27. 1 2 "Perot advisers reportedly at odds". The Milwaukee Sentinel . Milwaukee, Wisconsin. July 14, 1992. p. 2A. Retrieved May 27, 2010.
  28. "Perot asks volunteers to sign loyalty oaths". St. Petersburg Times . Associated Press. July 14, 1992. p. 2A.
  29. Lewis, Anthony (October 2, 1992). "Abroad at Home; Why Perot?". The New York Times. p. 31. Retrieved May 27, 2010.
  30. Holmes, Steven A. (July 16, 1992). "Rollins Quits Perot's Campaign; Asserts His Advice Was Ignored". The New York Times. p. 1. Retrieved May 27, 2010.
  31. THE 1992 CAMPAIGN: The Overview; PEROT SAYS HE QUIT IN JULY TO THWART G.O.P. 'DIRTY TRICKS', Richard L. Berke, The New York Times , October 26, 1992
  32. THE 1992 CAMPAIGN: Ross Perot; Perot Says He May Rejoin Race To Publicize His Economic Plan, Richard L. Berke, The New York Times , September 19, 1992
  33. Clymer, Adam (August 25, 1992). "THE 1992 CAMPAIGN: Perot Gave $12 Million to Aborted Campaign". New York Times .
  34. Kolbert, Elizabeth (October 27, 1992). "THE 1992 CAMPAIGN: The Media; Perot's 30-Minute TV Ads Defy the Experts, Again". New York Times. p. A.19.
  35. THE 1992 CAMPAIGN: On the Trail; POLL GIVES PEROT A CLEAR LEAD. The New York Times . New York, N.Y.: June 11, 1992.
  36. Sumner, Mark (April 19, 2009). "All This Has Happened Before". Daily Kos. Retrieved June 13, 2010.
  37. Perot, Ross, James W. Robinson. Ross Perot speaks out: issue by issue, what he says about our nation: its problems and its promise. p 55. Prima Pub., 1992. ISBN   978-1-55958-274-2.
  38. "Presidential Election of 1912". 270towin.com. Retrieved April 1, 2016.
  39. Peirce Lewis; Casey McCracken; Roger Hunt (October 1994). "Politics: Who Cares". American Demographics. 16: 23.
  40. Holmes, Steven A. (November 5, 1992). "THE 1992 ELECTIONS: DISAPPOINTMENT -- NEWS ANALYSIS An Eccentric but No Joke; Perot's Strong Showing Raises Questions On What Might Have Been, and Might Be". The New York Times. Retrieved May 22, 2010.
  41. https://fivethirtyeight.com/features/the-ross-perot-myth/
  42. Reaves, Jessica; Frank Pelligrini (October 3, 2000). "Bush plays off expectations; Gore learns from mistakes". cnn.com. Archived from the original on September 15, 2008. Retrieved August 14, 2008. Gore's decisive victory was the saving of NAFTA and the beginning of the end of Perot as even a semi-serious public figure.
  43. Tharoor, Ishaan (December 15, 2010). "Al Gore and Ross Perot Debate NAFTA". Time.
  44. "Open Debates: Board of Directors". Opendebates.org. Archived from the original on September 21, 2013. Retrieved November 13, 2012.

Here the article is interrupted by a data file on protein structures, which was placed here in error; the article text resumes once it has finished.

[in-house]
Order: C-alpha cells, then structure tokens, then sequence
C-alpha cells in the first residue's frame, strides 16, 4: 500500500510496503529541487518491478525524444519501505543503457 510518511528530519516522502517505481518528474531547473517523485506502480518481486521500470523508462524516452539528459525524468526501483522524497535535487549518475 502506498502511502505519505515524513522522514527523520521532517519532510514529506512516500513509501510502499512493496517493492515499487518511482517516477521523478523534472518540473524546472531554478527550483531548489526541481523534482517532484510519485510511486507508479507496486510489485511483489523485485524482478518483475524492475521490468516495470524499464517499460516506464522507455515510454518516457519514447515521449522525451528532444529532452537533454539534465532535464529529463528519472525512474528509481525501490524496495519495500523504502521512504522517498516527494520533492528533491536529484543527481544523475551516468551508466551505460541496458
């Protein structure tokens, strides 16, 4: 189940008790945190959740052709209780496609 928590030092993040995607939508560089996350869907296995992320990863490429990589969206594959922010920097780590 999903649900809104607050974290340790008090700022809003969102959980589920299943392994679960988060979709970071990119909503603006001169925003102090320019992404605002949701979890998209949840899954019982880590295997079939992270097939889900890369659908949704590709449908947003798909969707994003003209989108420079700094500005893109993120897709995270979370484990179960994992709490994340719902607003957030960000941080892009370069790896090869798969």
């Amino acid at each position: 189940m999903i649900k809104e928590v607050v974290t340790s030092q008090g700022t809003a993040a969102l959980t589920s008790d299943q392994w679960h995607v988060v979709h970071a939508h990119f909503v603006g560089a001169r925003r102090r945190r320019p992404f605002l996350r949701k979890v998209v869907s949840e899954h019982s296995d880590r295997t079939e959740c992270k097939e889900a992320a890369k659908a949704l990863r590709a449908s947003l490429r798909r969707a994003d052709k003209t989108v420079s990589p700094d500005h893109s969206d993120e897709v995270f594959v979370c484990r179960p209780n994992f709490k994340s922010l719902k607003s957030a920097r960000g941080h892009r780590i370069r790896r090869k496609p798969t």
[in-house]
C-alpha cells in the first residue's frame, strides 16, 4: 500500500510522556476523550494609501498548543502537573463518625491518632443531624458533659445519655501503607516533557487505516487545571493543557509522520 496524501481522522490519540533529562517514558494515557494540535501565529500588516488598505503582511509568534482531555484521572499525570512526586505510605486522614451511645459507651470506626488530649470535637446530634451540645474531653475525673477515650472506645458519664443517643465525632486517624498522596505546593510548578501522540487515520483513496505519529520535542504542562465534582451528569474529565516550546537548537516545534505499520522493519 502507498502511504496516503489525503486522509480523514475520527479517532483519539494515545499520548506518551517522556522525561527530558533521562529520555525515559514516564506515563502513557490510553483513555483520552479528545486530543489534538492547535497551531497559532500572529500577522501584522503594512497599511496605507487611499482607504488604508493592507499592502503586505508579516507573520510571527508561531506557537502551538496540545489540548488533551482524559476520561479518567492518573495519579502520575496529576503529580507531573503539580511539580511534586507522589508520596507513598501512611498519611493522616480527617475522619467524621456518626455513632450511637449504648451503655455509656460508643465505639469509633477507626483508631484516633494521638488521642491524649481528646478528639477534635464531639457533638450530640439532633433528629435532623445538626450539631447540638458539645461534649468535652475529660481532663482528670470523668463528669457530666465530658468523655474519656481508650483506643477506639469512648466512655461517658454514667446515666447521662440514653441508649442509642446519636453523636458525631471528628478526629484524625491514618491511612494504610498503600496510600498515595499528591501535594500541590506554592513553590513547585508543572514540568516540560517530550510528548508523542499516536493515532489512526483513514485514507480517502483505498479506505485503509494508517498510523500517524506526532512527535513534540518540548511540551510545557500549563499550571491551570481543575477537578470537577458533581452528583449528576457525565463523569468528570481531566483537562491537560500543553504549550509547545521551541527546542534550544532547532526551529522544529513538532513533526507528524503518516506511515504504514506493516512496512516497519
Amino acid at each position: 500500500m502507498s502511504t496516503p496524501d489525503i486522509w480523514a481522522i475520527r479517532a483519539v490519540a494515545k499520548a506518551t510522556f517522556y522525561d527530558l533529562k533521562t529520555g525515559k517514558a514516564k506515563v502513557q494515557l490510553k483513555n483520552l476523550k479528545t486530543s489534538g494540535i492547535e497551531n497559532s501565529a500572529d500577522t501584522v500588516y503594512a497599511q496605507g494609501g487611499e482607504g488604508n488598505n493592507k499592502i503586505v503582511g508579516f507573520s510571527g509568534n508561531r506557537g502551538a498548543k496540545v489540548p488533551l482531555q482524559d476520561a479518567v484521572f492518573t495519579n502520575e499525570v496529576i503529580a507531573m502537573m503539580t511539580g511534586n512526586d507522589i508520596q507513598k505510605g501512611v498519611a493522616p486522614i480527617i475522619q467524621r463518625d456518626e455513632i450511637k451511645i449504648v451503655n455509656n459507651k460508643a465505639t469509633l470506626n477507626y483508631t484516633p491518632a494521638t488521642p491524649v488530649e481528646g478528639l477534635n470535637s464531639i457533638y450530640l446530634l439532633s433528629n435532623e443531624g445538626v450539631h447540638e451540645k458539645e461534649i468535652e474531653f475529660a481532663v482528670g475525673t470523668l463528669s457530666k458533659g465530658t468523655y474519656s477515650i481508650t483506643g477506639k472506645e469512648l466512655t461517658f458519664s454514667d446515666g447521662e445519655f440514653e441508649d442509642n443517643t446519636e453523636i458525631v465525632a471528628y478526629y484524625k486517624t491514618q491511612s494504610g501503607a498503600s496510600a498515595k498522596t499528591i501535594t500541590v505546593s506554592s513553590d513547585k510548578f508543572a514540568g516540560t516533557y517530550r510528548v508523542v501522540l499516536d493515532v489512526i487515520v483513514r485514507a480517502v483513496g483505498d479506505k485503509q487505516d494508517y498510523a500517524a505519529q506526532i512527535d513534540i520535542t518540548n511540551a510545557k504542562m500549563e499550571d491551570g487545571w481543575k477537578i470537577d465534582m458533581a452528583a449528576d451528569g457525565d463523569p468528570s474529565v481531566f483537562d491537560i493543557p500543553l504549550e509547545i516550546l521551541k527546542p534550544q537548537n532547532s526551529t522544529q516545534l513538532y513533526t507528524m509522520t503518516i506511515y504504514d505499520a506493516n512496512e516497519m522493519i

45. Richards, Paul J. "Do the debates unfairly shut out third parties?". CBS news.
  46. "Perot: H1Bs and PNTR -- The Giant Silence". Buchanan.org. May 24, 2000. Archived from the original on August 16, 2000. Retrieved October 20, 2004.CS1 maint: BOT: original-url status unknown (link)
  47. "Point of Contact: H. Ross Perot". Dallas Morning News. April 23, 2005. Archived from the original on May 15, 2007.
  48. "Ross Perot Slams McCain". Newsweek. January 16, 2008. Retrieved June 13, 2010.
  49. Jason Carroll (June 19, 2008). "Ross Perot wants more focus on national debt". CNN.
  50. Dinan, Stephen. "Ross Perot endorses Mitt Romney". The Washington Times. Retrieved October 16, 2012.
  51. "Ross Perot on Gun Control". www.ontheissues.org. Retrieved June 16, 2017.
  52. "Ross Perot on Health Care". OnTheIssues.
  53. "Ross Perot on Civil Rights". OnTheIssues.
  54. "Ross Perot on Abortion". www.ontheissues.org. Retrieved June 16, 2017.
  55. "Not For Sale at Any Price, by Ross Perot". www.ontheissues.org. Retrieved June 16, 2017.
  56. "Ross Perot on Free Trade". OnTheIssues.
  57. "Forbes 400: 2017 Ranking". Forbes. October 2017. Retrieved October 17, 2017.
  58. "Jefferson Awards FoundationNational - Jefferson Awards Foundation". Jeffersonawards.org. Retrieved April 1, 2016.
  59. Martin, Marie Murray (September 19, 2009). "Perot receives TISD Distinguished Alumni Award". Texarkana Gazette. Archived from the original on September 24, 2009. Retrieved June 9, 2010.
  60. "List of Thayer Award Recipients". West Point AOG. October 10, 2009. Archived from the original on December 1, 2010. Retrieved October 14, 2009.
  61. Martin, Marie Murray (June 9, 2010). "Native Son gets birthday surprise". Texarkana Gazette. Archived from the original on June 12, 2010. Retrieved June 9, 2010.
  62. "CGSC Foundation presents Ross Perot with 2010 Distinguished Leadership Award". The Command and General Staff College Foundation, Inc. Retrieved July 27, 2014.
  63. Martin, Marie Murray (September 30, 2010). "Perot to be given distinguished award". Texarkana Gazette. Retrieved September 30, 2010.[ permanent dead link ]
  64. Martin, Marie Murray (July 7, 2011). "Ross Perot will be presented with award". Texarkana Gazette. Archived from the original on June 9, 2013. Retrieved September 16, 2012.
  65. "New dinosaur species named for Perot family". statesman.com. Associated Press. October 28, 2011. Archived from the original on November 1, 2011. Retrieved October 30, 2011.

Further reading

Party political offices
First Reform nominee for President of the United States
1996
Succeeded by
Pat Buchanan